Just in time for Valentine’s Day: a presentation of lust’s better angels.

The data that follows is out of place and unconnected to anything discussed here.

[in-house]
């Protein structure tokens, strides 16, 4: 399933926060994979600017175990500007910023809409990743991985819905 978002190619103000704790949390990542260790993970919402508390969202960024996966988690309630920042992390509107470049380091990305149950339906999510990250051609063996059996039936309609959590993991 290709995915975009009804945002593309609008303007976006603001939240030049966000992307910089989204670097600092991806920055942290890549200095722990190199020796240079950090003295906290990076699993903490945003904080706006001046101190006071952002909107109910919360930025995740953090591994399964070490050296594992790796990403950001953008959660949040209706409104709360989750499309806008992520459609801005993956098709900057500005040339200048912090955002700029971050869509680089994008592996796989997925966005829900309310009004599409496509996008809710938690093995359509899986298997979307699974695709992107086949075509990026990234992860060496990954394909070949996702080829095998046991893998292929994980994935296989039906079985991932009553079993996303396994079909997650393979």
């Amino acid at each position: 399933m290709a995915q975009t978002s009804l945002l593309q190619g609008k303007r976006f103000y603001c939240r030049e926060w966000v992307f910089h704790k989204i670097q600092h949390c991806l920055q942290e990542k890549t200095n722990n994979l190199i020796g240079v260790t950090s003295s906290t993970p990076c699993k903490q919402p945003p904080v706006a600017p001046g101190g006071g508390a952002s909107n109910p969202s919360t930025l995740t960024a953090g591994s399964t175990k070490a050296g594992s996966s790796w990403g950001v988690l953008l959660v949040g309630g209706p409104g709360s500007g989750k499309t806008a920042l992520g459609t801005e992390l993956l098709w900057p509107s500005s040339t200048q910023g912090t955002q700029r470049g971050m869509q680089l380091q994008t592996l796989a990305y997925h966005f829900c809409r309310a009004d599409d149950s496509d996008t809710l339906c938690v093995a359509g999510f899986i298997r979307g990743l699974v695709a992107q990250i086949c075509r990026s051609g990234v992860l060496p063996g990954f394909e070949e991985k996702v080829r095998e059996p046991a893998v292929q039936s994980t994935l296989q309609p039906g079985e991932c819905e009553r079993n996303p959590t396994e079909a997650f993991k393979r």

Of course, Blackburn (Philosophy/Cambridge Univ.; Being Good, 2001, etc.) admits in this third volume from the New York Public Library/Oxford University Press series on the seven deadly sins, there is lust for power, lust for wealth, lust for lots of things. But venery, the yearning for sex, is the lust that really engages our interest. Blackburn offers exegesis on the spotted history of lust since Eden. He enlists high-minded Plato and the Greeks, calls upon lofty Shakespeare, reviews Augustine and the theology of sex, marshals the views of Kant and Hobbes, trots out Sappho, Sartre, and Edna St. Vincent Millay. He writes of prostitution, pornography, and feminist objection to objectification. “Lust knows no decorum,” our instructor allows. His gnostic treatise, nevertheless, is quite decorous, indeed. For all the wanton glances, the brief text is cool, not tumid with human fervor; it is slick, but hardly lubricious, and it is fully footnoted. In true-blue British fashion, Blackburn’s upper lip remains quite stiff. There’s more sense here than sensuality, though ultimately he does grant that lust aims simply at “a good lay.” A thoughtfully burnished essay on a titillating topic. (Illustrated)